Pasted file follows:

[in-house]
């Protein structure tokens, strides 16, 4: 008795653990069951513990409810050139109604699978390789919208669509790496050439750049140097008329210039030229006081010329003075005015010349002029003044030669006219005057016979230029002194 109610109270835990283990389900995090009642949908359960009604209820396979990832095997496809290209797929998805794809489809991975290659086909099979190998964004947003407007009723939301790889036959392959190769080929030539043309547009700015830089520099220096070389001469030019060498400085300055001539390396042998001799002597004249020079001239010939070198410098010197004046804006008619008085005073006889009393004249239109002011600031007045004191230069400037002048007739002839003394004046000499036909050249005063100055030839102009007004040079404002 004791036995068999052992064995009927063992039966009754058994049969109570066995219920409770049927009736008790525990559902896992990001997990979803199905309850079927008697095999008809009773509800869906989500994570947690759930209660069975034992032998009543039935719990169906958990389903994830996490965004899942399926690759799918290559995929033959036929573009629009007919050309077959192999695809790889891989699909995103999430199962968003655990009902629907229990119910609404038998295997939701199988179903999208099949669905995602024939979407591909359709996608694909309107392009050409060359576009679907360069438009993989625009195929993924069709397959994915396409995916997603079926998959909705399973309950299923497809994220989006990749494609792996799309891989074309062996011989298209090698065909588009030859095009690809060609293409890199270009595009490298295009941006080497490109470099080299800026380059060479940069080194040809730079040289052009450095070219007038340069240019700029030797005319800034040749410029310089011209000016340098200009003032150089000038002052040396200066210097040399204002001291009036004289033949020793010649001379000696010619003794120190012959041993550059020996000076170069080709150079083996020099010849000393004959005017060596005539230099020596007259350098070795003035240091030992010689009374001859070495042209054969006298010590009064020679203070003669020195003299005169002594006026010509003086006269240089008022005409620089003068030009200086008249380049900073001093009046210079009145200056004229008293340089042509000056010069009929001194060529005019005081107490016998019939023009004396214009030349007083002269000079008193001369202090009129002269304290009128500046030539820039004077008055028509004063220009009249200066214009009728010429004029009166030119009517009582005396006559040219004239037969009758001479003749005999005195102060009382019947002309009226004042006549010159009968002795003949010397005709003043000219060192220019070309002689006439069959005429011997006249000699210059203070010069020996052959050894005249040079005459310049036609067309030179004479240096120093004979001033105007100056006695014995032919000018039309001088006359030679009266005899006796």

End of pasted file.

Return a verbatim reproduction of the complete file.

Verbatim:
[in-house]
């Protein structure tokens, strides 16, 4: 008795653990069951513990409810050139109604699978390789919208669509790496050439750049140097008329210039030229006081010329003075005015010349002029003044030669006219005057016979230029002194 109610109270835990283990389900995090009642949908359960009604209820396979990832095997496809290209797929998805794809489809991975290659086909099979190998964004947003407007009723939301790889036959392959190769080929030539043309547009700015830089520099220096070389001469030019060498400085300055001539390396042998001799002597004249020079001239010939070198410098010197004046804006008619008085005073006889009393004249239109002011600031007045004191230069400037002048007739002839003394004046000499036909050249005063100055030839102009007004040079404002 004791036995068999052992064995009927063992039966009754058994049969109570066995219920409770049927009736008790525990559902896992990001997990979803199905309850079927008697095999008809009773509800869906989500994570947690759930209660069975034992032998009543039935719990169906958990389903994830996490965004899942399926690759799918290559995929033959036929573009629009007919050309077959192999695809790889891989699909995103999430199962968003655990009902629907229990119910609404038998295997939701199988179903999208099949669905995602024939979407591909359709996608694909309107392009050409060359576009679907360069438009993989625009195929993924069709397959994915396409995916997603079926998959909705399973309950299923497809994220989006990749494609792996799309891989074309062996011989298209090698065909588009030859095009690809060609293409890199270009595009490298295009941006080497490109470099080299800026380059060479940069080194040809730079040289052009450095070219007038340069240019700029030797005319800034040749410029310089011209000016340098200009003032150089000038002052040396200066210097040399204002001291009036004289033949020793010649001379000696010619003794120190012959041993550059020996000076170069080709150079083996020099010849000393004959005017060596005539230099020596007259350098070795003035240091030992010689009374001859070495042209054969006298010590009064020679203070003669020195003299005169002594006026010509003086006269240089008022005409620089003068030009200086008249380049900073001093009046210079009145200056004229008293340089042509000056010069009929001194060529005019005081107490016998019939023009004396214009030349007083002269000079008193001369202090009129002269304290009128500046030539820039004077008055028509004063220009009249200066214009009728010429004029009166030119009517009582005396006559040219004239037969009758001479003749005999005195102060009382019947002309009226004042006549010159009968002795003949010397005709003043000219060192220019070309002689006439069959005429011997006249000699210059203070010069020996052959050894005249040079005459310049036609067309030179004479240096120093004979001033105007100056006695014995032919000018039309001088006359030679009266005899006796």